"Minimizing the quantity and type of data that can be used in AI systems may seem wise in an era when companies and countries are vacuuming up all the personal data they can and paying little attention to the risks of misuse. But if regulations winnowed the amount of data that was processed, leading to less accurate performance for products such as medical diagnostics, society might want to reconsider the tradeoff."
"The bad news is that the mathematical functions are so complex that it is impossible to say how a deep-learning machine obtained its result."
"Society faces a tradeoff between performance and explainability. The dilemma is that the most obscure systems also offer the best performance."
"Consider a hypothetical AI system that improves the accuracy of a diagnostic test for a fatal medical condition by one percent. Without the technology, there is a 90 percent chance of making an accurate diagnosis; with it, there is a 91 percent chance. Are we really willing to condemn one out of 100 people to death just because, although we might have saved him or her, we wouldn't have been able to explain exactly how we did?"
"AI technologies, at their most advanced levels, do not merely assist human knowledge; they surpass it."
"It is one thing for cars to become driverless, but what happens when a museum becomes curator-less?"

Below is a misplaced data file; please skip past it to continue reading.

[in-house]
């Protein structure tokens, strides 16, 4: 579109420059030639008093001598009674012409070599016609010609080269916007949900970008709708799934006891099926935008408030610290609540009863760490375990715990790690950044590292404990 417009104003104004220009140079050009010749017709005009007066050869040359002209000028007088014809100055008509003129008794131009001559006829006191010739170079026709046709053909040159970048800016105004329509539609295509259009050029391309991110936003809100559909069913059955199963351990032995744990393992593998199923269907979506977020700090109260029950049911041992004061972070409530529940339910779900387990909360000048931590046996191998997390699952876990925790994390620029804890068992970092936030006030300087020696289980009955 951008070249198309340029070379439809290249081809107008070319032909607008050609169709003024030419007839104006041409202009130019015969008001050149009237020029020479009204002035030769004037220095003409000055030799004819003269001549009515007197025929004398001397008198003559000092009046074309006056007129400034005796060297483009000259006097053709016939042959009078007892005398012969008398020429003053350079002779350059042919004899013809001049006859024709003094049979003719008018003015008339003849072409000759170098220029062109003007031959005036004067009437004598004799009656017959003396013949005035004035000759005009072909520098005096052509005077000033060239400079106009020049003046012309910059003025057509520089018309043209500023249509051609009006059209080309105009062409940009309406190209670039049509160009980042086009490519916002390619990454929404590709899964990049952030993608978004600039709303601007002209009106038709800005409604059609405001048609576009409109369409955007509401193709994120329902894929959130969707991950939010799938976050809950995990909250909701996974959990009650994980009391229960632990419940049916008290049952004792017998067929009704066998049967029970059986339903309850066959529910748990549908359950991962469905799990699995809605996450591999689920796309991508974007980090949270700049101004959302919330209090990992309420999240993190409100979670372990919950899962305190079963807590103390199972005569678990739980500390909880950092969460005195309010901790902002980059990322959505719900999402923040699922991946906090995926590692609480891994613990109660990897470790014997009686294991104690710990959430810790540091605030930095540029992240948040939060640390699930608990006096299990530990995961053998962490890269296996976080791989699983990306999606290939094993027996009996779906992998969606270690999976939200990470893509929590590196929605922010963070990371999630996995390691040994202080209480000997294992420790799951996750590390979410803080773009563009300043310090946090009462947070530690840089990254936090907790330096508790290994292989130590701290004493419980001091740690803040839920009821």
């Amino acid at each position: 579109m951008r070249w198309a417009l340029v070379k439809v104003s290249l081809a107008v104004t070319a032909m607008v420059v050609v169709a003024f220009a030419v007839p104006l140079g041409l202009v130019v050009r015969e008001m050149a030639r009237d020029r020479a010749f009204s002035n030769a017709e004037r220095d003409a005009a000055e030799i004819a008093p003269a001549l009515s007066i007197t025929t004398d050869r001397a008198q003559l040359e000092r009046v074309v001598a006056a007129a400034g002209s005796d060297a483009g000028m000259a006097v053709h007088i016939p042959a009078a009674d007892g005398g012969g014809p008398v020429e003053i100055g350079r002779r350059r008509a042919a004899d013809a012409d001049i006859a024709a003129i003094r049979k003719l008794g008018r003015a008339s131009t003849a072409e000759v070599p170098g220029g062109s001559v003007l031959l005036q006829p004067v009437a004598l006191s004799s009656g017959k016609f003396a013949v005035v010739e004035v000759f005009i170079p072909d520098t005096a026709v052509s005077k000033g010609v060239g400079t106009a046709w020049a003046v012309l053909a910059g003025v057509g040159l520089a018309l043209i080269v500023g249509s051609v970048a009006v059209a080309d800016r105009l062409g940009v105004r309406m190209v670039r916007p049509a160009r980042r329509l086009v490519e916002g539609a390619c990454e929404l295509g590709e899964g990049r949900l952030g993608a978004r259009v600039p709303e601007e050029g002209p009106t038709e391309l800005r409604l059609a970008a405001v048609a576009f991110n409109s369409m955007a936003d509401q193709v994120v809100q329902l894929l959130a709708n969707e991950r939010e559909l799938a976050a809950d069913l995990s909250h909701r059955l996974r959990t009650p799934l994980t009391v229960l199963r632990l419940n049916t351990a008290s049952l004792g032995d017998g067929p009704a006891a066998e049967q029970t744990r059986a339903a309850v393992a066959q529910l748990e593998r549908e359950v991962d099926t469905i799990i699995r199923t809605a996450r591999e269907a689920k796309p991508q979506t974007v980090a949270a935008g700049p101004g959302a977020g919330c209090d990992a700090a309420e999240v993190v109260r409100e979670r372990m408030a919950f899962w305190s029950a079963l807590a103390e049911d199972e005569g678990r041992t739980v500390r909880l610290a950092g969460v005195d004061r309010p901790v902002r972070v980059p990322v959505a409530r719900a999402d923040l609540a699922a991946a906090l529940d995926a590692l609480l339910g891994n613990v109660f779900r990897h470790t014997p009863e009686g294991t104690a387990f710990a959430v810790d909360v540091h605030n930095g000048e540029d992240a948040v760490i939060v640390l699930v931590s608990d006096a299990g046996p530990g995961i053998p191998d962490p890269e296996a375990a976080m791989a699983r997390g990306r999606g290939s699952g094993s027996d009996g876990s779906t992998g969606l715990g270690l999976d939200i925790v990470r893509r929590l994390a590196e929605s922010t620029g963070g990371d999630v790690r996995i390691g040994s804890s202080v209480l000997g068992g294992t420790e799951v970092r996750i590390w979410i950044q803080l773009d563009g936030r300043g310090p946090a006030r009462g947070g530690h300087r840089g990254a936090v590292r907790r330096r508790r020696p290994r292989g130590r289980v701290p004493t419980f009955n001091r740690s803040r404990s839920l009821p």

"We can expect more projects like this to emerge that further to challenge the status quo of art curation."
"We must acknowledge that creative bots are already creating paintings, writing screenplays, and composing music. In the future, will AI write object labels, script audio guides, and assist with interpretation? Should we allow machines to do this?"
"What can be understood from the image itself?"
"Credit human labor and culture where it is used in AI datasets and frameworks, and reveal their impact on the results."
"Reject AI as black box, in favour of openness and human-centered intelligence."
"Embrace AI as creating originality, rather than copying and repurposing dead, already-produced output."
"The role of the curator has shifted from a governing position that presides over taste and ideas to one that lies amongst art (or object), space, and audience. The motivation is closer to the experimentation and inquiry of artists."
"We're not yet at the point where machine learning takes over curation, but some are already considering those possibilities."
"We began to see some surprising experiments hinting at the creative and artistic possibilities latent in these models."
"How might an AI understand or appreciate art?"
"We don't want it to be about evaluating the correctness of the AI's response. Rather, this is an invitation, for viewers to see works of art as an AI would."
"This is a human exercise in computer vision."
"The biggest gap in this thought experiment: Agency."
"Even the most sophisticated AI, at least as of this writing, cannot be said to possess anything that a human would describe as agency. It may master the game of Go or convincingly pass a conversational Turing test, but it never does so spontaneously, out of its own desire. Might an AI even have desire? (Or for that matter, do humans, really?)"
"What can we learn from looking at art through computer vision eyes?"